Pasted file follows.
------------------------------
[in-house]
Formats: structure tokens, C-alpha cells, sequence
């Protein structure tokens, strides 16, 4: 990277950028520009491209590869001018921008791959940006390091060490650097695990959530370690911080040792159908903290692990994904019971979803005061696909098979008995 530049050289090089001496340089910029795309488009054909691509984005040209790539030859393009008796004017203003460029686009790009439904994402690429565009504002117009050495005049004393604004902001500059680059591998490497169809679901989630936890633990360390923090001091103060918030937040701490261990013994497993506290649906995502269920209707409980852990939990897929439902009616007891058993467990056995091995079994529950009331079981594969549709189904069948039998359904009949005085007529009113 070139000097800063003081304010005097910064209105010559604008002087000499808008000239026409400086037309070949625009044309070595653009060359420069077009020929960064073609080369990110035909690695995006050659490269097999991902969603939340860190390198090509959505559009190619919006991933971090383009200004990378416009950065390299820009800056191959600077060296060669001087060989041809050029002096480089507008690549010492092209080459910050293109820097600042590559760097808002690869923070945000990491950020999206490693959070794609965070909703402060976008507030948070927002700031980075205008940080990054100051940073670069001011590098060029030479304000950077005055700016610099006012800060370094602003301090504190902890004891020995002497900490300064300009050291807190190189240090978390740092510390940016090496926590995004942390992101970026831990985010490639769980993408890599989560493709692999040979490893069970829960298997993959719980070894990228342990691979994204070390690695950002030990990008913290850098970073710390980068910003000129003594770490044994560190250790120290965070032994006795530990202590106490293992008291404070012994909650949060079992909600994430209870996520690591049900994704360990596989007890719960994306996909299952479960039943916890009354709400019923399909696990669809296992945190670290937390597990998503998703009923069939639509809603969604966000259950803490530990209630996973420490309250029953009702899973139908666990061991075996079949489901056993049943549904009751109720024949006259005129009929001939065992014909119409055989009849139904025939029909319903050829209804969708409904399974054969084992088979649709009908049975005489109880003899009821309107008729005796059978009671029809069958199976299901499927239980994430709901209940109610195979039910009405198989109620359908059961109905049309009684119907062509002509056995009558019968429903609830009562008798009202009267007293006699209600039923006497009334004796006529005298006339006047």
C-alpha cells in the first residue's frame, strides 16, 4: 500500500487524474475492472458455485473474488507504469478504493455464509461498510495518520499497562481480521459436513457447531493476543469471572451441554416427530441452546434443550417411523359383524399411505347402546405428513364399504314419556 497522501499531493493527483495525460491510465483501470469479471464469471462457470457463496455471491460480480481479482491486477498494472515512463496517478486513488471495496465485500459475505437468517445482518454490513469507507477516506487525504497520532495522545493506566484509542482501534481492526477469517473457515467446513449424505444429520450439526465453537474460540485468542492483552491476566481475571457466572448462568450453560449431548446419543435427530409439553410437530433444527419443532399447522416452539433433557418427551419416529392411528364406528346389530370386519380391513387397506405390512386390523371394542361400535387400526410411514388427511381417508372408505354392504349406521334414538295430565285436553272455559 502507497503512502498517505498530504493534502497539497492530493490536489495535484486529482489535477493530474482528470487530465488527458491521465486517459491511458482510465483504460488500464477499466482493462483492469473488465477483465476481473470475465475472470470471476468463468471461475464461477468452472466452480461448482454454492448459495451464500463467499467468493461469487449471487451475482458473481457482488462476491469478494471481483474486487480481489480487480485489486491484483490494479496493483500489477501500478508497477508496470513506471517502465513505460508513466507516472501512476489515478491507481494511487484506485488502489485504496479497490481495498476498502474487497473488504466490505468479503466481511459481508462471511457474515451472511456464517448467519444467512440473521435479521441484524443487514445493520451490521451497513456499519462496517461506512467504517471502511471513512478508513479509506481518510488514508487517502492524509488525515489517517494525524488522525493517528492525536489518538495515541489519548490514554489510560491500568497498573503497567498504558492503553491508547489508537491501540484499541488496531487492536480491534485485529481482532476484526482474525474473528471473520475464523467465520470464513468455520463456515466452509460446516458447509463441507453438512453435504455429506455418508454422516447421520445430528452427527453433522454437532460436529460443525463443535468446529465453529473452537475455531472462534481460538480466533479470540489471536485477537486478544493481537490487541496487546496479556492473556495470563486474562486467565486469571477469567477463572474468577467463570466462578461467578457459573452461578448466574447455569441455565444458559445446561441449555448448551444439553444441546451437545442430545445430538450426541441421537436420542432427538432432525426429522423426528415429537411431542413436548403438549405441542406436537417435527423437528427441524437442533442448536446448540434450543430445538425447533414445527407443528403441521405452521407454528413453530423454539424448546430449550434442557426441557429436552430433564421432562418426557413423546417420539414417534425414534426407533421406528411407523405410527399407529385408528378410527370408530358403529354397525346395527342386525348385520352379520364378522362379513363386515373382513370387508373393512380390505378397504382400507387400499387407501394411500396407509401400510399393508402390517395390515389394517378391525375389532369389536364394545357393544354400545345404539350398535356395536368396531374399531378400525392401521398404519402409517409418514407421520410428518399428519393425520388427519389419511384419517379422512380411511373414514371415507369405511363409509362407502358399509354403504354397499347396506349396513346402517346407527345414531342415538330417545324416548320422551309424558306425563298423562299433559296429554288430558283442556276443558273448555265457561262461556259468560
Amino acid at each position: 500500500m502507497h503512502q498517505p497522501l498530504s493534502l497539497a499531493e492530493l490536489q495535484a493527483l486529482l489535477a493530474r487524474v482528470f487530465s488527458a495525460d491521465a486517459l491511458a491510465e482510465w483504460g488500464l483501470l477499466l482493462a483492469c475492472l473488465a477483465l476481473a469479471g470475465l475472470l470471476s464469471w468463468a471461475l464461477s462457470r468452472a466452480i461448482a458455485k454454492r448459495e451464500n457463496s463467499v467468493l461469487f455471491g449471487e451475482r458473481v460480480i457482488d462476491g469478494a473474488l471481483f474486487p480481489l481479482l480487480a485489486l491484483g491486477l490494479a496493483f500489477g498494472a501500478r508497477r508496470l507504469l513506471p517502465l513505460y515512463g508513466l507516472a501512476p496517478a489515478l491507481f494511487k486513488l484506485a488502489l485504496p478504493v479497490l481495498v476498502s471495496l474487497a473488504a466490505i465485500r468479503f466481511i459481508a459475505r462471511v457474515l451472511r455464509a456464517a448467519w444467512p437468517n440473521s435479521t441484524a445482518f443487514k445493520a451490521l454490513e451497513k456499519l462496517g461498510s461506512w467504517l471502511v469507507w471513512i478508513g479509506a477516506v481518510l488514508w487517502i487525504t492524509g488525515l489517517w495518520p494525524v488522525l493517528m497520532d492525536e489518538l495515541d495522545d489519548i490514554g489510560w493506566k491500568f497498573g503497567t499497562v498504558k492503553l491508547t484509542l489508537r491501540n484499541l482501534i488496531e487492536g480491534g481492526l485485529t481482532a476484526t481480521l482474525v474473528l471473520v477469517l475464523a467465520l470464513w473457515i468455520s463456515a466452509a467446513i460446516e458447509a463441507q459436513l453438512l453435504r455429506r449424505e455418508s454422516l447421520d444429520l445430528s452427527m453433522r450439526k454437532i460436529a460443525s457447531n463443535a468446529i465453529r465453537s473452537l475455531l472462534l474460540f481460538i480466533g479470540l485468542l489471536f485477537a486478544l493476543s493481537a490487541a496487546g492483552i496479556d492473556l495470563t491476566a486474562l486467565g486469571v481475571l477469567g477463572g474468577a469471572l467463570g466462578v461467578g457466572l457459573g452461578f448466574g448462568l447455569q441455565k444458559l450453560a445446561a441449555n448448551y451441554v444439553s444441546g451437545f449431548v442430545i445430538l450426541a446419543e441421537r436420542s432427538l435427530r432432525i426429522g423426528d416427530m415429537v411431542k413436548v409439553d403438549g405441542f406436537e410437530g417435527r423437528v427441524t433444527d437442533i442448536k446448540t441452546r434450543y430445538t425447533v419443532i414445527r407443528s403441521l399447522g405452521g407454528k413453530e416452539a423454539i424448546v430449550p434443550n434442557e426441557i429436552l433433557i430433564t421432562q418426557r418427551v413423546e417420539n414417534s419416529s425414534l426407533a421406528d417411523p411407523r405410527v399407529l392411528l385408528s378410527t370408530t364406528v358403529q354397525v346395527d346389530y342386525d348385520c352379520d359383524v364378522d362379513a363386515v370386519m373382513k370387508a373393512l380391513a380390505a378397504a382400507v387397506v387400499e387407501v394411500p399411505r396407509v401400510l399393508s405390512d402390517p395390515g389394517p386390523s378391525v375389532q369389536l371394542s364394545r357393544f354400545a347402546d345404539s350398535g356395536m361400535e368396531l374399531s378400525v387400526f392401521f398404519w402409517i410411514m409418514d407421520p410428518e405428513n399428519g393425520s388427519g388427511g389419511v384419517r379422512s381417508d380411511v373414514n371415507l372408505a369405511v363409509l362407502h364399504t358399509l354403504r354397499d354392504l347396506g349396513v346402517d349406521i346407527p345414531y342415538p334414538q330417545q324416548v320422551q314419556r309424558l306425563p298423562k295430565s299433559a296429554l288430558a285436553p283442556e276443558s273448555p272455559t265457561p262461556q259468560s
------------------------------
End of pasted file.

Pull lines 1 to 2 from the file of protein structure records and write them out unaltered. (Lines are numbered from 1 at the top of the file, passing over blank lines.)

[in-house]
Formats: structure tokens, C-alpha cells, sequence